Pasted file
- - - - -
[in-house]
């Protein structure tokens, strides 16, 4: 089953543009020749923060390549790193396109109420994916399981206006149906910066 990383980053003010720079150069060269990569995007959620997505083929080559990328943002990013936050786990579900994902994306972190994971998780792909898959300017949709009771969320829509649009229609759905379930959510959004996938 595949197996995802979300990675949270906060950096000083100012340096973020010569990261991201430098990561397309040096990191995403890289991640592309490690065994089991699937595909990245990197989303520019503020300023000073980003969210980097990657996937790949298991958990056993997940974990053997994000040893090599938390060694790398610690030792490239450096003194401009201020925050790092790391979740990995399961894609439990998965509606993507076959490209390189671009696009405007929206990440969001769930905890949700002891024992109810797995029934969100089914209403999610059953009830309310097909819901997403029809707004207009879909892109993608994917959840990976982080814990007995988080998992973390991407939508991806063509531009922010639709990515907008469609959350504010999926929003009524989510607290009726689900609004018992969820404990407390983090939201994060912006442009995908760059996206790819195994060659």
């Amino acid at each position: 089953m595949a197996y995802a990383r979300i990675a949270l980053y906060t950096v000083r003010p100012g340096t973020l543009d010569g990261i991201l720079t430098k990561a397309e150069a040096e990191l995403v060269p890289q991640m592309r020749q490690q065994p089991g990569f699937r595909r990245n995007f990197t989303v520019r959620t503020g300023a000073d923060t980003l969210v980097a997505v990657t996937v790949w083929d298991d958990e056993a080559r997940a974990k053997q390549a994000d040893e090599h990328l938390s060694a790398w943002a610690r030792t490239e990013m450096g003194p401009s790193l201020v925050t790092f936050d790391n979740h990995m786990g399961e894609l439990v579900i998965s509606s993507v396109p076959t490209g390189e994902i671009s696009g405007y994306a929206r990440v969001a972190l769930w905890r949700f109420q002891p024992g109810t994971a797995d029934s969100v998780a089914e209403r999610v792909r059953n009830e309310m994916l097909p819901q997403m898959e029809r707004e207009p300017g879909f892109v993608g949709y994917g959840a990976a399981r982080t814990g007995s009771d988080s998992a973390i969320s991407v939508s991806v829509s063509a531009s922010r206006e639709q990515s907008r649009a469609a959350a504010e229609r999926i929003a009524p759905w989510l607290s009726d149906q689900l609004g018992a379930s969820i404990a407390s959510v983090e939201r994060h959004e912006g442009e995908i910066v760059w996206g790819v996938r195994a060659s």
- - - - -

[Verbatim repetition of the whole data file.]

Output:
[in-house]
């Protein structure tokens, strides 16, 4: 089953543009020749923060390549790193396109109420994916399981206006149906910066 990383980053003010720079150069060269990569995007959620997505083929080559990328943002990013936050786990579900994902994306972190994971998780792909898959300017949709009771969320829509649009229609759905379930959510959004996938 595949197996995802979300990675949270906060950096000083100012340096973020010569990261991201430098990561397309040096990191995403890289991640592309490690065994089991699937595909990245990197989303520019503020300023000073980003969210980097990657996937790949298991958990056993997940974990053997994000040893090599938390060694790398610690030792490239450096003194401009201020925050790092790391979740990995399961894609439990998965509606993507076959490209390189671009696009405007929206990440969001769930905890949700002891024992109810797995029934969100089914209403999610059953009830309310097909819901997403029809707004207009879909892109993608994917959840990976982080814990007995988080998992973390991407939508991806063509531009922010639709990515907008469609959350504010999926929003009524989510607290009726689900609004018992969820404990407390983090939201994060912006442009995908760059996206790819195994060659």
């Amino acid at each position: 089953m595949a197996y995802a990383r979300i990675a949270l980053y906060t950096v000083r003010p100012g340096t973020l543009d010569g990261i991201l720079t430098k990561a397309e150069a040096e990191l995403v060269p890289q991640m592309r020749q490690q065994p089991g990569f699937r595909r990245n995007f990197t989303v520019r959620t503020g300023a000073d923060t980003l969210v980097a997505v990657t996937v790949w083929d298991d958990e056993a080559r997940a974990k053997q390549a994000d040893e090599h990328l938390s060694a790398w943002a610690r030792t490239e990013m450096g003194p401009s790193l201020v925050t790092f936050d790391n979740h990995m786990g399961e894609l439990v579900i998965s509606s993507v396109p076959t490209g390189e994902i671009s696009g405007y994306a929206r990440v969001a972190l769930w905890r949700f109420q002891p024992g109810t994971a797995d029934s969100v998780a089914e209403r999610v792909r059953n009830e309310m994916l097909p819901q997403m898959e029809r707004e207009p300017g879909f892109v993608g949709y994917g959840a990976a399981r982080t814990g007995s009771d988080s998992a973390i969320s991407v939508s991806v829509s063509a531009s922010r206006e639709q990515s907008r649009a469609a959350a504010e229609r999926i929003a009524p759905w989510l607290s009726d149906q689900l609004g018992a379930s969820i404990a407390s959510v983090e939201r994060h959004e912006g442009e995908i910066v760059w996206g790819v996938r195994a060659s």